Although AOL’s market value is between $2 billion and $3 billion compared to Yahoo’s $22 billion, but that doesn’t mean that AOL can’t plot about a Yahoo takeover with private equity firms like Silver Lake Partners and Blackstone Group, according to The Wall Street Journal. AOL CEO Tim Armstrong is hot on the idea and the tech media already has its poms-poms out, screaming, “Go for it! Ra ra ra!”
Sigh, it appears reality is getting in the way of this delicious dream: The New York Times’ Aaron Ross Sorkin dumps a big bucket of cold water on the rumors, claiming that the sources are bankers and investors trying to “gin up excitement” in a deal. Blackstone Group? Those guys already turned their nose up at the idea, Sorkin says. His sources also report that Yahoo first heard of the deal through the press, though the WSJ story made it pretty clear any deal was in pre-pre-preliminary stages.
The feasibility is not there: Yahoo would have to sell its 39% stake in Chinese Internet-based business syndicate Alibaba, estimated at $12 billion and making up a huge chunk of its market value. Although Alibaba CEO Jack Ma, who loves telling people about how much he hates Yahoo CEO Carol Bartz, wants to buy back the shares and a sale could definitely boost Yahoo’s stock price, the company reportedly sees more value in a public spinoff in the near future.
A more likely scenario is that Yahoo could ditch its Alibaba slice and purchase AOL to create a superportal, something display advertisers would line up to get a piece of.
Much of the merger gossiping revolves around shareholder impatience with and general dislike of Bartz. Since taking over as CEO in January 2009, her cost-cutting has brought back display revenue, but not at the same pace as the rest of the industry, which kinda sucks as Facebook is selling more impressions (at lower cost) and Google is muscling its way into the space. Bartz keeps arguing for more time, but shareholder anxiety keeps rising — though it doesn’t seem obvious what anyone fronting Yahoo could do to speed up a rebound… Except perhaps buy the chief competition [cough, AOL].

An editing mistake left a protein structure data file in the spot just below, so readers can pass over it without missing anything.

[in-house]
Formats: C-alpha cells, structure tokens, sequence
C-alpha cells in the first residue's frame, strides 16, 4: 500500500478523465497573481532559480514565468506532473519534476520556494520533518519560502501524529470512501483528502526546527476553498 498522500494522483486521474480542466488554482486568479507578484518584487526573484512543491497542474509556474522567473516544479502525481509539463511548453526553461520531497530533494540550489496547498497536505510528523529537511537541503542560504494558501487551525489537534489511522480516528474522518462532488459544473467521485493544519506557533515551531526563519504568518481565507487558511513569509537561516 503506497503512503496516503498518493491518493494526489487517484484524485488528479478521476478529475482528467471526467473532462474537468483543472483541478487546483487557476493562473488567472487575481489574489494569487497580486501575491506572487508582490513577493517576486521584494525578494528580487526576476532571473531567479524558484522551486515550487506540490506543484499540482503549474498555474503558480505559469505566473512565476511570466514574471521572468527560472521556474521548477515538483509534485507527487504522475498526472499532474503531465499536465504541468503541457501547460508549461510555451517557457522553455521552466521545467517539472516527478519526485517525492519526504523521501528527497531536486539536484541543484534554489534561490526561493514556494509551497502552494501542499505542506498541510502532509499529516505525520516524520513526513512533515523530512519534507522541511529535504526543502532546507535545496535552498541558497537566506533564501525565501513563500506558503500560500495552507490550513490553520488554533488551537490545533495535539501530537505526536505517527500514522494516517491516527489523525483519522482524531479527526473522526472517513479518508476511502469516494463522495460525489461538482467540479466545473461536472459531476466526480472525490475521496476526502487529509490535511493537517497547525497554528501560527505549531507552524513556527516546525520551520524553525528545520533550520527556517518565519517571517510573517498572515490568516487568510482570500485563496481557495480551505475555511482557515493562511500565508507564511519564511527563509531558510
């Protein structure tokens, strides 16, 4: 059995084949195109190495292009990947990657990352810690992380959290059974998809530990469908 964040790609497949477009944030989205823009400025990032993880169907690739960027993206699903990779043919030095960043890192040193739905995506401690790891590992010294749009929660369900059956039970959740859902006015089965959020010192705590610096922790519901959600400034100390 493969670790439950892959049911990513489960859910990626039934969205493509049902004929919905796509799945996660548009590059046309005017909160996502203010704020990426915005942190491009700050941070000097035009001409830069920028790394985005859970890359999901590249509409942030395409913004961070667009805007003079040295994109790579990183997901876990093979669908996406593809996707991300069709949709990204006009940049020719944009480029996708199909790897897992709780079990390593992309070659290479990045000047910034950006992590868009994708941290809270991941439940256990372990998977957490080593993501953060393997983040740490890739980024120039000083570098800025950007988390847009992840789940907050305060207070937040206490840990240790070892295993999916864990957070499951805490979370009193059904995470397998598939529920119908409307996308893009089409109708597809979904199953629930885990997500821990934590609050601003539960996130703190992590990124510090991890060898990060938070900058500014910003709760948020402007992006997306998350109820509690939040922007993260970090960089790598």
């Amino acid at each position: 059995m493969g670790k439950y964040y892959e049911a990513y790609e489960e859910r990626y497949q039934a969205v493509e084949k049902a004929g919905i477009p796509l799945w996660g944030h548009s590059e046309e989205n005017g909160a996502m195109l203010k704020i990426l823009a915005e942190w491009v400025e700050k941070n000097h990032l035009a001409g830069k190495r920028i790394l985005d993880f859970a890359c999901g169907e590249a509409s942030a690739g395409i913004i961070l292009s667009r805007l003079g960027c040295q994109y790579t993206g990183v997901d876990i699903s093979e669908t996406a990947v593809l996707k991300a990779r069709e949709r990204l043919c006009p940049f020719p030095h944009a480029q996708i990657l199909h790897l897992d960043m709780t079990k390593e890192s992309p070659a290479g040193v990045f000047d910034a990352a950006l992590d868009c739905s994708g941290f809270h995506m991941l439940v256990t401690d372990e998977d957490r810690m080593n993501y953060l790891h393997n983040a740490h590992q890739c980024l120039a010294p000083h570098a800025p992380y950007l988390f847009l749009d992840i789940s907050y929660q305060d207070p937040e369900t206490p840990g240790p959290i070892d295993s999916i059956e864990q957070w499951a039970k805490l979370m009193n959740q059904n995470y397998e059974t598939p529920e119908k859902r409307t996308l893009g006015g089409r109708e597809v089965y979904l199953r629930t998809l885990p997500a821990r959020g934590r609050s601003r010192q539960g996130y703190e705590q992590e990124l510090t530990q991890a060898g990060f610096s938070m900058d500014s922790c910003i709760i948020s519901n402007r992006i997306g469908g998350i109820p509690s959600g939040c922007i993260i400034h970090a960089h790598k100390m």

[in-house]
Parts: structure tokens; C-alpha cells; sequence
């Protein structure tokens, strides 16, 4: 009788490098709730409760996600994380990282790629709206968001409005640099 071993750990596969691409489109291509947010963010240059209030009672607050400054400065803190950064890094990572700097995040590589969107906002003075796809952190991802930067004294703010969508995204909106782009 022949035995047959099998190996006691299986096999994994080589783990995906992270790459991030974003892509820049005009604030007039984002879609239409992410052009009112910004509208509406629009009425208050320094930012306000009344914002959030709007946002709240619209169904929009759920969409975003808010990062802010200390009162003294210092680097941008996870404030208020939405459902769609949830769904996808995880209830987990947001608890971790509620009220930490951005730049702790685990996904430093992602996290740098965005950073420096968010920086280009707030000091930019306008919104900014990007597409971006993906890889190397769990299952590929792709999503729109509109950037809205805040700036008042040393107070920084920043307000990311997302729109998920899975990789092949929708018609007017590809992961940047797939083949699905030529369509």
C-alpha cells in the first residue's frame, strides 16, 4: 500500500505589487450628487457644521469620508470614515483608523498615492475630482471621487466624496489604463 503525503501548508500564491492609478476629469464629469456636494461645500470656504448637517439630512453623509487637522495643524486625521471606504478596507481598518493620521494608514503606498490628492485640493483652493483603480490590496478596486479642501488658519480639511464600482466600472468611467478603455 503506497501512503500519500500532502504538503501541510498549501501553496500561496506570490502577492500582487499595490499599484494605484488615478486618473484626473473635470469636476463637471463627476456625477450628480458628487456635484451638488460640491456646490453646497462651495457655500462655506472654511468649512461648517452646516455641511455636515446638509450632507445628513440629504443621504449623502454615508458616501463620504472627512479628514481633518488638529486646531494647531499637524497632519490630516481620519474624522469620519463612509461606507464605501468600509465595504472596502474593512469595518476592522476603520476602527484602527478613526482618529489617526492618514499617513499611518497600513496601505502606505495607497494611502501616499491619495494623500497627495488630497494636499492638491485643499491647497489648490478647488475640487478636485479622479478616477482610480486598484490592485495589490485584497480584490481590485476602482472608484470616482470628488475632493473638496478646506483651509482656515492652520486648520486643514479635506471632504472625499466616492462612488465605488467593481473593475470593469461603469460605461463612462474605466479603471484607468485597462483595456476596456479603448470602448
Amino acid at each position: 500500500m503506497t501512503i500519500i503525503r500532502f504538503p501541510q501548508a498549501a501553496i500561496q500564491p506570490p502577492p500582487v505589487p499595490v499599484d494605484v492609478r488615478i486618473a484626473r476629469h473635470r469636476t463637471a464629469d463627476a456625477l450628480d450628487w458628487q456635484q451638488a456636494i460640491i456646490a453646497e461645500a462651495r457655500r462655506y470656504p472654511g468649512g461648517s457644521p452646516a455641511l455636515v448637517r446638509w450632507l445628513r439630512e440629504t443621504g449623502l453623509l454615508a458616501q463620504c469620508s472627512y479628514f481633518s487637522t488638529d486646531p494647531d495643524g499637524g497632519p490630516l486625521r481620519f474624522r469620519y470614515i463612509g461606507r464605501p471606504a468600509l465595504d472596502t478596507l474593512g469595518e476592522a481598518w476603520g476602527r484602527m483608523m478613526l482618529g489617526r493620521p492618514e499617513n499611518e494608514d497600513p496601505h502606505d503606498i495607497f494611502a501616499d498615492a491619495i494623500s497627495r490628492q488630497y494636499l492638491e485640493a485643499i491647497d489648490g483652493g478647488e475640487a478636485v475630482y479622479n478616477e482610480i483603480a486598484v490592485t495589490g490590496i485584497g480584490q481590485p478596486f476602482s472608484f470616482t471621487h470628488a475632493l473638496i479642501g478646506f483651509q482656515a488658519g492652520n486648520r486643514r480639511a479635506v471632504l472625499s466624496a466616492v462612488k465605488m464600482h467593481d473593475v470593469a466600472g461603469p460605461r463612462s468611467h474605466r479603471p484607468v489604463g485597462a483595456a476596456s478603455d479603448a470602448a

Both are old-school portals — if we think about how people start their Internet voyages, there’s portals like AOL and Yahoo, social networks like Facebook and Twitter, search engines like Google or email. The portal has been sagging in popularity for a long while — according to Compete, Yahoo’s homepage was no. 1 in unique visitors until Google took the title in February 2008. At the beginning of this year, Facebook passed by Yahoo in uniques, knocking it to third place. Yahoo’s homepage was at 127.5 million uniques in August, according to Compete, which was actually a significant rise from 103 million the year prior. AOL’s homepage has been hovering around 45 million monthly uniques for about half a year, though the company reported 118 million monthly uniques across its properties in its 2Q10 earnings.
From an advertising front, portals have proven a stronger medium for display and rich media than other options. The key? Content, of course, and both major portals keep making their offerings stronger: AOL just acquired TechCrunch, Yahoo recently bought Associated Content.
A Yahoo-AOL superportal would arguably keep Facebook and Google dreams of display domination at bay. While AOL buying Yahoo seems doubtful, a merger between the two seems likely the best road ahead. What do you think?